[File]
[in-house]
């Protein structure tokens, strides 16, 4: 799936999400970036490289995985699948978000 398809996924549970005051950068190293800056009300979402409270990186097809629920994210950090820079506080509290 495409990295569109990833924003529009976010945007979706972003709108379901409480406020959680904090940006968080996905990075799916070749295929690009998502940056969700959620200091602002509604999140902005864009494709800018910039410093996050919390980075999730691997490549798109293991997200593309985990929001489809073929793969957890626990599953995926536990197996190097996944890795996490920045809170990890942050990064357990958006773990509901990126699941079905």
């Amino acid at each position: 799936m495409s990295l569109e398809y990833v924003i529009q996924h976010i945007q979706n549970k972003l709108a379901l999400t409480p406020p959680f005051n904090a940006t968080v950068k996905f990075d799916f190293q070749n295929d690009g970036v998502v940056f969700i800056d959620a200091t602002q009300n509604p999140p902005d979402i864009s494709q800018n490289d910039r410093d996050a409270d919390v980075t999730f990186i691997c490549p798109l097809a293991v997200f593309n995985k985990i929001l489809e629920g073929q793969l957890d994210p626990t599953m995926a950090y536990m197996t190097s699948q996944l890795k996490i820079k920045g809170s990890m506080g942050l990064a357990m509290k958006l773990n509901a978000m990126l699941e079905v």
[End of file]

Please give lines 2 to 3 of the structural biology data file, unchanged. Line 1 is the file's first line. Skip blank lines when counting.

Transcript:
């Protein structure tokens, strides 16, 4: 799936999400970036490289995985699948978000 398809996924549970005051950068190293800056009300979402409270990186097809629920994210950090820079506080509290 495409990295569109990833924003529009976010945007979706972003709108379901409480406020959680904090940006968080996905990075799916070749295929690009998502940056969700959620200091602002509604999140902005864009494709800018910039410093996050919390980075999730691997490549798109293991997200593309985990929001489809073929793969957890626990599953995926536990197996190097996944890795996490920045809170990890942050990064357990958006773990509901990126699941079905």
């Amino acid at each position: 799936m495409s990295l569109e398809y990833v924003i529009q996924h976010i945007q979706n549970k972003l709108a379901l999400t409480p406020p959680f005051n904090a940006t968080v950068k996905f990075d799916f190293q070749n295929d690009g970036v998502v940056f969700i800056d959620a200091t602002q009300n509604p999140p902005d979402i864009s494709q800018n490289d910039r410093d996050a409270d919390v980075t999730f990186i691997c490549p798109l097809a293991v997200f593309n995985k985990i929001l489809e629920g073929q793969l957890d994210p626990t599953m995926a950090y536990m197996t190097s699948q996944l890795k996490i820079k920045g809170s990890m506080g942050l990064a357990m509290k958006l773990n509901a978000m990126l699941e079905v």